8. General Masses Grew Poor: The capitalist class grew richer but the general masses grew poorer. Due to the severe competition with machine made goods, a large number of people who used to earn their living by spinning, weaving and from other small crafts, were reduced to merely factory workers. The small farmers devoid of supplementary income from home industry were compelled to sell their lands and become mere factory workers. This led to the impoverishment of general masses.

Political Effects

  1. Strengthening of the Middle Class: The enterprising bourgeoisie who owned and operated the factories, foundries and mines profited enormously by the revolution. It was conscious of its power and wanted to use it for political ends. In England, The parliamentary reforms of 1832 which redistributed seats in Parliament to grant representation to unrepresented towns in new industrial districts, gave the right to vote to a large group of moderately well to do. The middle class which now became powerful, successfully put down the agitation of the Chartists which was an effort of the lower class to secure representation in the Parliament. In France, the position of the bourgeoisie was strengthened by the revolution of 1830. The government established after the revolution was under the effective control of the middle class.
  2. Relation of Military Position with Industrialisation: The military power of a state now depended on the extent of industrial progress made by it. In the latter half of the nineteenth century, England, Germany and France emerged as strong military powers as compared to Russia because the latter had relatively made less progress in the field of industry. It was the most powerful factor which contributed to the dominance of England, Germany and France over Europe in the beginning of the twentieth century.

Intellectual and Cultural Effects

  1. Rise of New Ideas: Another vital effect of the Industrial Revolution was the development of political and economic thought. Great social and economic changes made by the Industrial Revolution helped in the development of the science of economics or political economy. It brought in a new philosophy of individualism. Revolutionary inventions and production on gigantic scale compelled industrialists to claim the right to be left alone to develop to their full. The doctrine of Laissez faire( Free Trade) received a great impetus from the works of Adam Smith, Ricardo Mill, Mathus and Herbert Spencer.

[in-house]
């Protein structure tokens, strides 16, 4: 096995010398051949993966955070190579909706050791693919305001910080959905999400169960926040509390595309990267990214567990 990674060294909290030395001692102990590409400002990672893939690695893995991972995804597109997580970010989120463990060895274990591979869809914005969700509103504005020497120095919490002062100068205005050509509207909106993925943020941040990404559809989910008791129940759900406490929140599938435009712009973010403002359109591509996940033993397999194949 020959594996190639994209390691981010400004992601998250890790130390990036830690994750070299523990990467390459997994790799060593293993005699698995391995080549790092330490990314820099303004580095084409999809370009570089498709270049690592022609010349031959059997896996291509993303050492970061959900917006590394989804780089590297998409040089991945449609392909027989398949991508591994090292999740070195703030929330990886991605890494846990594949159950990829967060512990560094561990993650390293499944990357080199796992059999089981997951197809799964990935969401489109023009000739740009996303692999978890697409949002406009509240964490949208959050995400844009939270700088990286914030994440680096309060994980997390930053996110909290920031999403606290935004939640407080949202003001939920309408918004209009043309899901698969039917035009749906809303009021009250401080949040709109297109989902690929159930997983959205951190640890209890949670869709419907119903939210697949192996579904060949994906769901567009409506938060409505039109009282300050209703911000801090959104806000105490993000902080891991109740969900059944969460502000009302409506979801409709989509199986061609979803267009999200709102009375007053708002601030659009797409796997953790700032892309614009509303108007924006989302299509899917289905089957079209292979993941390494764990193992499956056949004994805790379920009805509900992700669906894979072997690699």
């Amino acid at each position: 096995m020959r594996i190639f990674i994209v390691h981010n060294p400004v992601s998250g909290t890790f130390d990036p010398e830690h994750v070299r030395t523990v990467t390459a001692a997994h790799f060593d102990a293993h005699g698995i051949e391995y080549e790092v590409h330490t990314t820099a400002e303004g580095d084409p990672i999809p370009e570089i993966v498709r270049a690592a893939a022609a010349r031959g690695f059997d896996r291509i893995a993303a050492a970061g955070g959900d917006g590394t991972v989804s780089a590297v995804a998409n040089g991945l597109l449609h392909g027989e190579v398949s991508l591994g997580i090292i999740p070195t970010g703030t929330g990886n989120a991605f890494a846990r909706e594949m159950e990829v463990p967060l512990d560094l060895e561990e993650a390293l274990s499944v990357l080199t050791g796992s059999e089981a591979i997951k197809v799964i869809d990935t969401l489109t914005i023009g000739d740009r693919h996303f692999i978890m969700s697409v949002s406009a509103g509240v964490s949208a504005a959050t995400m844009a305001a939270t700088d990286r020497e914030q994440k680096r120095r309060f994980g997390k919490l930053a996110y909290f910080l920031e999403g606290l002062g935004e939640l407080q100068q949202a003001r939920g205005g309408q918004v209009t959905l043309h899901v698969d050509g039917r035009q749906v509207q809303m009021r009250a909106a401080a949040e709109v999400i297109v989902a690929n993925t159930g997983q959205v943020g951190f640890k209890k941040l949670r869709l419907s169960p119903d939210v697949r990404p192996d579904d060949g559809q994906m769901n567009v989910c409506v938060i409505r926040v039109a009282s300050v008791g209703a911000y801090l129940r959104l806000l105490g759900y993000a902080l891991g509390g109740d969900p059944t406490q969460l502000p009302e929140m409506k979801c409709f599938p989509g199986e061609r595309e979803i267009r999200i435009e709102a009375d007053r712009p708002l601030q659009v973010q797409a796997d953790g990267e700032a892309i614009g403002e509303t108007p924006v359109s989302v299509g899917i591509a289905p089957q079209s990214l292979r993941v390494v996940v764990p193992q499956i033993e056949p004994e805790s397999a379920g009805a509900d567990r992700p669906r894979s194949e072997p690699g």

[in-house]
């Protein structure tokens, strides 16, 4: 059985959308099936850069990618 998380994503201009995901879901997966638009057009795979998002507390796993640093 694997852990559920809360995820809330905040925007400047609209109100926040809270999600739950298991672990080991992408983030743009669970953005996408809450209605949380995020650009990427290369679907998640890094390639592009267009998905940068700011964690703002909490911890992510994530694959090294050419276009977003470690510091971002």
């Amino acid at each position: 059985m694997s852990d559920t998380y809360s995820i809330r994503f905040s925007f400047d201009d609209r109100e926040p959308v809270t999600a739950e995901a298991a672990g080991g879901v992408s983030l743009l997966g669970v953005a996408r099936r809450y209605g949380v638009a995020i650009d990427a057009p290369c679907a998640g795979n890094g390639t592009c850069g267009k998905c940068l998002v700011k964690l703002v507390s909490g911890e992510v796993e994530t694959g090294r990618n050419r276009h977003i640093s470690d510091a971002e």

2. Growth of Socialism: The extension of the eighteenth-century doctrine of Laissez faire by the government in the first half of the nineteenth century and the operation of the principle of free competition in the economic sphere, adversely affected the working classes. It led to inhuman economic exploitation by the capitalists. The misery of the exploited class made fine and sensitive souls to raise the voice of protest against the system and to propose many schemes of reform. Utopian Socialism was thus revived. Then came Karl Marx. Under the influence of his teachings, the new proletariat class became more politically conscious. Marxian Socialism which was the most disruptive of all the nineteenth-century political ideas was the direct outcome of the Industrial Revolution.
  3. Rise of Engineering Research: The Industrial Revolution stimulate scientific investigation and research. As technological skill became more and more complex, experts were required to manage and improve them which gave rise to the profession of engineering. Gradually, large scale industrial research laboratories began to be established.
  4. Changes in the lives of the People: The Industrial Revolution brought about changes in the lives of people as well. This was visible in broken families, unsanitary conditions, miserable working conditions in the cities and changes in the habits and thoughts of people. The uncontrolled growth of cities was not accompanied by the provision of adequate housing, sanitation and supply of clean water for the growing urban population. The poor migrant labourers were forced to live in overcrowded slums in the towns near the factories. The rich inhabitants shifted to the new homes in the suburbs where the air was cleaner and water safe to drink. Also in the factories, employees worked in inhumane conditions and often fell prey to deadly diseases. The smoke and poisonous gases emitted by the factories ruined their health. Moreover, women and children were exploited in factories and were paid very less.